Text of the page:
The team also saw a 10 per cent fall in blood cholesterol levels. "That was a surprise." This may help explain why a study by a different company last year found that heart health improved in old mice that were given blood from human teenagers. They also report a 20 per cent fall in the level of amyloids - a type of protein that forms sticky plaques in the brains of people with Alzheimer's disease. One participant, a 55-year-old man with early onset Alzheimer's, began to show improvements after one plasma treatment, and his doctors decided he could be allowed to drive a car again. An older woman with more advanced Alzheimer's is reportedly showing slow improvements, but her results have not been as dramatic.



The HBO comedy series Silicon Valley recently had an episode involving parabiosis. The episode was called "Blood Boy". It got me thinking about the process and legality of paying for young blood/plasma. In the episode they directly linked the donor and the recipient, and transferred whole blood. I am guessing that in the study the plasma was extracted using a plasmapheresis machine, then tested for STDs (and whatever else blood/plasma donation centers tests for) and then IV transfused into the recipient a few days later.

As I see it, there are two ways an older individual with a few bucks, but not a billionaire, could incorporate this process into his life. 1. Buy a plasmapheresis machine, find a few "donors" (obviously they would have to be paid, and as I understand it, plasma donations every 4 weeks are considered safe), send samples out for Testing, do the transfusions yourself. 2. Contract with a facility that would screen the donors and do the plasmapheresis, testing and transfusions.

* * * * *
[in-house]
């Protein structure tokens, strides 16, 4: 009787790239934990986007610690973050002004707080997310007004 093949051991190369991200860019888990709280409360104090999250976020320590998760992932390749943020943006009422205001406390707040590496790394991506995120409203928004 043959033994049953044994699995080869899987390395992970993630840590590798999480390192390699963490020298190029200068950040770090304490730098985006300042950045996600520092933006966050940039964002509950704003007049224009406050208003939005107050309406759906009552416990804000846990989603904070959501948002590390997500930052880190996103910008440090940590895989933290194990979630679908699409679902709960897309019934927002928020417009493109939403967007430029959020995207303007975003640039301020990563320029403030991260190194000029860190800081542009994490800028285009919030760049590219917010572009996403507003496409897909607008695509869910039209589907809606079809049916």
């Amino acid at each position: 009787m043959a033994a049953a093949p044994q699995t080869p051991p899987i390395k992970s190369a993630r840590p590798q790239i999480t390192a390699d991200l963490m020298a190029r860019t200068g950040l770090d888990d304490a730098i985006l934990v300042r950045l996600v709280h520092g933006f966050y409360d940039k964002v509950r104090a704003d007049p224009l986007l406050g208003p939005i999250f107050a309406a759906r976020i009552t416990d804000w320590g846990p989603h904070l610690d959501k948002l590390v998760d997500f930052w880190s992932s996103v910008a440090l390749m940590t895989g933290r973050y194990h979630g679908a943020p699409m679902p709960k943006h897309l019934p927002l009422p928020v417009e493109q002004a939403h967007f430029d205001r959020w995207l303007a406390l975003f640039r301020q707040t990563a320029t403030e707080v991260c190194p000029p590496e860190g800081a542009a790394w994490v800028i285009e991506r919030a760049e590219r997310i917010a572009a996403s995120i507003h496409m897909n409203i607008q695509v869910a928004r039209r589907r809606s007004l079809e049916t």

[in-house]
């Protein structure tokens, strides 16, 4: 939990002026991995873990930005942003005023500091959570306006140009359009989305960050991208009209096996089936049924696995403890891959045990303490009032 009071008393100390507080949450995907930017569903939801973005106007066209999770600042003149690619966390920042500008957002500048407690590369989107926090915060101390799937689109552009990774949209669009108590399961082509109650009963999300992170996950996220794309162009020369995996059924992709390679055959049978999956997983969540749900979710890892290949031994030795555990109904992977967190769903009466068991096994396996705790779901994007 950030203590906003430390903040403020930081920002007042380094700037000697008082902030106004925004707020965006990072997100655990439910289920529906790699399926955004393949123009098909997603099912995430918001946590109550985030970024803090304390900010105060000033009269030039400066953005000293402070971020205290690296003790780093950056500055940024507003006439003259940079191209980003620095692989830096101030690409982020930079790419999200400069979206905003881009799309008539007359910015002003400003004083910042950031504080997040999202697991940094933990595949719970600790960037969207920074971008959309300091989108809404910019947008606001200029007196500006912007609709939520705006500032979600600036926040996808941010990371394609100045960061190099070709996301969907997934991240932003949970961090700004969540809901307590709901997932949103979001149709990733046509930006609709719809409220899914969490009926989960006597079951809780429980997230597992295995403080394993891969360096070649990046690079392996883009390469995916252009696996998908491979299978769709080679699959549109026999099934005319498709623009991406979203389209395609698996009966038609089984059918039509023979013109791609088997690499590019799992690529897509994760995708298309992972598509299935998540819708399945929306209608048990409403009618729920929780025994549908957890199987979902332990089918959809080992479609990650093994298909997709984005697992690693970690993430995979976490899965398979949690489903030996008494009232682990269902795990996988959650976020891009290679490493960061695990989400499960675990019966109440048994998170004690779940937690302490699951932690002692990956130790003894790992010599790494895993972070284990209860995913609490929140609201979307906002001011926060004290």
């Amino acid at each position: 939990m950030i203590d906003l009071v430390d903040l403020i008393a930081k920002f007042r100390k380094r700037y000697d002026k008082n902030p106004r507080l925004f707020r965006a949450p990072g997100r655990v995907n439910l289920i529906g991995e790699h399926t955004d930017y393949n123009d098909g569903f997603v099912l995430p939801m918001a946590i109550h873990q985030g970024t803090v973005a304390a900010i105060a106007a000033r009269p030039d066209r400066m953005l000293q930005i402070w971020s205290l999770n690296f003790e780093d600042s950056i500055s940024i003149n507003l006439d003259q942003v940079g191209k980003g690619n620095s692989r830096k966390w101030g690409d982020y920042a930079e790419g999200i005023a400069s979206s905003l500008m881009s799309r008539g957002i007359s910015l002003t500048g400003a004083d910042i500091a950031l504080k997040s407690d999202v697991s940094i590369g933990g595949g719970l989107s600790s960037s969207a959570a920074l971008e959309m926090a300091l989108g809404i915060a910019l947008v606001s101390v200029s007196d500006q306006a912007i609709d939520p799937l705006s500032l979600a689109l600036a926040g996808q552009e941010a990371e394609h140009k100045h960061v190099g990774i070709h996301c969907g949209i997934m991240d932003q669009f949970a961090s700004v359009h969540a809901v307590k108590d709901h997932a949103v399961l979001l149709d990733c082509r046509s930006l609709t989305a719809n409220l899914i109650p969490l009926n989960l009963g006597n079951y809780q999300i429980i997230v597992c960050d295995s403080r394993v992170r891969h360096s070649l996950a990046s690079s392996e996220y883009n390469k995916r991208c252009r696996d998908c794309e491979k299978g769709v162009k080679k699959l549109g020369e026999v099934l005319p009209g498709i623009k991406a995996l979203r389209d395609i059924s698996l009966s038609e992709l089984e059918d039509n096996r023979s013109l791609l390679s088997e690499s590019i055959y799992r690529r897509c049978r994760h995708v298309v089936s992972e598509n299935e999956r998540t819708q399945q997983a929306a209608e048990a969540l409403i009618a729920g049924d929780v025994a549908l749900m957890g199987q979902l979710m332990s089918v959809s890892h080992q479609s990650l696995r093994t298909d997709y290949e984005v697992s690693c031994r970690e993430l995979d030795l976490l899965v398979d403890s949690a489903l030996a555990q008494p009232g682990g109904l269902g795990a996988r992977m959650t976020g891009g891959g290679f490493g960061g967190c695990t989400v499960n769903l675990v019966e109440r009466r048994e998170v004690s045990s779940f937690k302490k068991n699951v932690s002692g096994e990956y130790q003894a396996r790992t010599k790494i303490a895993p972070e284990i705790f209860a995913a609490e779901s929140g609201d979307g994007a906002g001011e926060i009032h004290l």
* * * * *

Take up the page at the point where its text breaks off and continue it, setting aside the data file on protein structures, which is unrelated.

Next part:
Not really technically complicated. Absent the legal obstacles this could probably be done for $250/unit transfusion. But what are the legal obstacles? I bet the AMA and the FDA would fight this with everything they have. Possibly this would be best accomplished in a border town like Tiajuana.

Posted by: JohnD at June 2nd, 2017 10:52 PM

I can only comment on the situation in Australia: it is totally forbidden in any way, shape or form! The "lawmakers" have seen to that.
No doctor will transfuse plasma into a "healthy recipient". You cannot buy plasma. You cannot even buy your own plasmapheresis machine...the Red Cross has been given a monopoly on the collection of blood. Even the old machines from the Red Cross are taken back by the supplier when new models are purchased.
I think I'll move to the USA...

Posted by: Tom at June 3rd, 2017 12:06 PM

"Those complaining the loudest should put in the work to raise funds and run a study they way they would prefer to."

This goes for a lot of science... lots of armchair experimentalists with the funds to answer some fundamental questions, but it's more fun, apparently, and certainly less expensive, to complain.